Wednesday 26 October 2016

Penrose is no turkey as he focuses on 'kitchen table' debates with constituents

Published 13/02/2016 | 02:30

Tánaiste Joan Burton and Willie Penrose pour themselves a cup of tea in the Labour Party Tent at the National Ploughing Championships. Photo: Frank McGrath
Tánaiste Joan Burton and Willie Penrose pour themselves a cup of tea in the Labour Party Tent at the National Ploughing Championships. Photo: Frank McGrath

Three days after Christmas Willie Penrose hit the campaign trail in Longford-Westmeath, knocking on doors as people digested the last of the turkey sandwiches.

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Just a few weeks earlier the Labour Party man was still undecided whether he would even seek re-election, but after coming under huge pressure from his colleagues he decided to give it another go.

Mr Penrose is seen as one of Labour's best hopes of retaining a seat no matter how low the party goes in the polls - but he says it is far from certain.

His strategy has always been the personal touch and this time is no different.

"I'm not interested in the radio or the town hall debates. What I'm interested in is kitchen table debates with constituents," he told the Irish Independent.

"The constituency hasn't made the same gains as other parts of the country over the past five years. People see there is a recovery but it hasn't hit rural Ireland yet," he said, adding that broadband was a major issue.

The former junior minister is well-known for championing one-off causes and secured a big victory in the latter days of the outgoing Dáil when he succeeded in making the bankruptcy laws less restrictive.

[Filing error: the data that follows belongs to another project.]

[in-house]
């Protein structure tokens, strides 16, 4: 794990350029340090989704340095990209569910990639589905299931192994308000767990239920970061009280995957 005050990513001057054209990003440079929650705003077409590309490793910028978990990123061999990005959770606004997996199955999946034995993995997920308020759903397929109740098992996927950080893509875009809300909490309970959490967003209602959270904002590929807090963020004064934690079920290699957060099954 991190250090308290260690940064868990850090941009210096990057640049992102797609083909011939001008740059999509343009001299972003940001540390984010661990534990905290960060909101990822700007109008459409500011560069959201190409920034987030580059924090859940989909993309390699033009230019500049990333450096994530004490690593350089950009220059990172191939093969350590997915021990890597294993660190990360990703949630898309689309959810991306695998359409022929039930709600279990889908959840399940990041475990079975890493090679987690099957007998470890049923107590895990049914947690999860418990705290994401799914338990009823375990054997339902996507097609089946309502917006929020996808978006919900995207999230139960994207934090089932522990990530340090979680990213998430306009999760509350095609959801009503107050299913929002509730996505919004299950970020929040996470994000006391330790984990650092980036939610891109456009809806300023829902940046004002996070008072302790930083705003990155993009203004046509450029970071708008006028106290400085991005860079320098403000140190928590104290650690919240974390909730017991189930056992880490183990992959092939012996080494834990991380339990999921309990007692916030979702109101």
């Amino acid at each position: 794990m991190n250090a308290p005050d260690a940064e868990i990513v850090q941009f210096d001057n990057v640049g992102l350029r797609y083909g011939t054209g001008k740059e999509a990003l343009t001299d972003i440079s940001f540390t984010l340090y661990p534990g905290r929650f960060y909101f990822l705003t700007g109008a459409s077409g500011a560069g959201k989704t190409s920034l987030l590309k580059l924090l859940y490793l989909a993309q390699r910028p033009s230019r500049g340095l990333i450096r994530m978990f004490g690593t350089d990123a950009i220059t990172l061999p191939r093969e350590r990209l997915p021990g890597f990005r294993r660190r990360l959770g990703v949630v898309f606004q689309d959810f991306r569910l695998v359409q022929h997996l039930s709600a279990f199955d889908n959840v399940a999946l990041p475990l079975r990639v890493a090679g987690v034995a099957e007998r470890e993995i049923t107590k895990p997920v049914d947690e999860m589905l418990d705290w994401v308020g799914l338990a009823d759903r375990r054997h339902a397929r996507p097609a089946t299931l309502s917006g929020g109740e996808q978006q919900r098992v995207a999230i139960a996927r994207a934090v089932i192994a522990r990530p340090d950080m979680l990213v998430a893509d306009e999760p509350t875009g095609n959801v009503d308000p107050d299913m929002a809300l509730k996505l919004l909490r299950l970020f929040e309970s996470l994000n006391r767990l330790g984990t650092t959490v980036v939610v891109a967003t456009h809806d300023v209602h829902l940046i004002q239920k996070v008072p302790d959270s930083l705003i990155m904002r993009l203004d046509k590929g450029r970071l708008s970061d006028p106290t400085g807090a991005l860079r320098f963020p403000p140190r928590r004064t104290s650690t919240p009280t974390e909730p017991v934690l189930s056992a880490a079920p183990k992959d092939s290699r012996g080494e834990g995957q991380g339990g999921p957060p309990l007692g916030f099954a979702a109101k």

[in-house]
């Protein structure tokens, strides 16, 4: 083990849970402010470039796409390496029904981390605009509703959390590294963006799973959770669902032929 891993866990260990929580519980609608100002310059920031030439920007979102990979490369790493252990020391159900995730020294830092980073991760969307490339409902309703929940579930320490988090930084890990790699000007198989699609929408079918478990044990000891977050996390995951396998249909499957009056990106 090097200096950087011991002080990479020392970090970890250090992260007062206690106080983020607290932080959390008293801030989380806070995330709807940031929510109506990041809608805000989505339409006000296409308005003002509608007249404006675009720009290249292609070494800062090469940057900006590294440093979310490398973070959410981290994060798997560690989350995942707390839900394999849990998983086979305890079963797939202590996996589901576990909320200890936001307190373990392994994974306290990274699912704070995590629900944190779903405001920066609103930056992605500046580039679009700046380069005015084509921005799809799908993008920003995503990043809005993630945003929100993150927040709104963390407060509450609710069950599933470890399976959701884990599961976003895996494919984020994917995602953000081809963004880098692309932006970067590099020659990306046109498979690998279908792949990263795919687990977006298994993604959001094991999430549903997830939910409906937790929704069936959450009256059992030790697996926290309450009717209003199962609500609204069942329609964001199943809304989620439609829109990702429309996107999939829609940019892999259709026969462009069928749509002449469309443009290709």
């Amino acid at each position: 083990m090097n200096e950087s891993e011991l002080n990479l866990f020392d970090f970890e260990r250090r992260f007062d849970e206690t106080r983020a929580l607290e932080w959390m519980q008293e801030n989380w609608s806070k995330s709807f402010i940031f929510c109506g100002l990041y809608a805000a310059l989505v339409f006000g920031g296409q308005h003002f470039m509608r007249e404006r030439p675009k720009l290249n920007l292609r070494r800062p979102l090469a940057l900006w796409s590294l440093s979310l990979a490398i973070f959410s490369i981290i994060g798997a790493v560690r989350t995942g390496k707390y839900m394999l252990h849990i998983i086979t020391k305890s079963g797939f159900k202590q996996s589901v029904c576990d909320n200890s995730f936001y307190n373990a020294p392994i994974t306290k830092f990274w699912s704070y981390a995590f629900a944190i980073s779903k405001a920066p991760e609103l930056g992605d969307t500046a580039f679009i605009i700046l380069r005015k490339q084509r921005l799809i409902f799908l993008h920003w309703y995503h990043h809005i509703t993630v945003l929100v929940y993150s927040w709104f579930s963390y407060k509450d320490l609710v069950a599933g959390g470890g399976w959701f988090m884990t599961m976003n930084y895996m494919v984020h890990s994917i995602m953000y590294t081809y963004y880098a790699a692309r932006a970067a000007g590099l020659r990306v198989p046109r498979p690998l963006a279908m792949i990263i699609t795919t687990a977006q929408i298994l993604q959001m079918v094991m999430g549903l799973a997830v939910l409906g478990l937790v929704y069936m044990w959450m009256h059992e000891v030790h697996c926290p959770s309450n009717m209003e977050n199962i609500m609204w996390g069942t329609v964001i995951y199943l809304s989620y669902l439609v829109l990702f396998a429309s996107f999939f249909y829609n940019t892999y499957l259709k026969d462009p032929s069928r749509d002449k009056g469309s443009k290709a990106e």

"My own view is if people want me and think I've been a good representative over 23 years, they'll elect me. If not, the essence of democracy is they'll find someone else," he said.

The potential for 'someone else' has been reduced by Fianna Fáil's spectacular row in Longford where headquarters imposed a female candidate on the ticket without a convention vote.

Their sitting TD Robert Troy is likely to hold his seat, but his running mate Connie Gerety-Quinn has limited support from her colleagues and stands little chance.

Fine Gael also have high hopes of getting their sitting TDs re-elected, meaning this could be one constituency that remains unchanged.

They won a by-election in Longford-Westmeath in 2014 following the sad death of Nicky McFadden. She was succeeded by her sister Gabrielle, who is likely to find the General Election a more daunting task.

On the ticket next to her will be James Bannon who is a native of Legan in Longford. It's a good constituency split for the two candidates but their success will be based heavily on transfers.

An outside bet might be Kevin 'Boxer' Moran in Athlone, who was once a Fianna Fáil stalwart but is now running as part of the Independent Alliance. He won great praise for his efforts in helping families during the floods.

The Alliance is also running James Morgan on the Longford side. Between himself and Mr Moran there is the potential for one seat if Fine Gael don't meet their own expectations.


Candidates:4 seats

FG Gabrielle McFadden TD, FG James Bannon TD, FG Peter Burke, LAB Willie Penrose TD, FF Robert Troy TD, FF Connie Gerety-Quinn, SF Paul Hogan, AAA Dominic Parker, R Rachel Grimes, IA Kevin "Boxer" Moran, IA James Morgan, GP Manchán Magan, IND Frank Kilbride, IND Barbara Smyth, IND Donal Jackson.

Prediction: Fine Gael (2), Fianna Fáil (1), Labour (1)

Irish Independent

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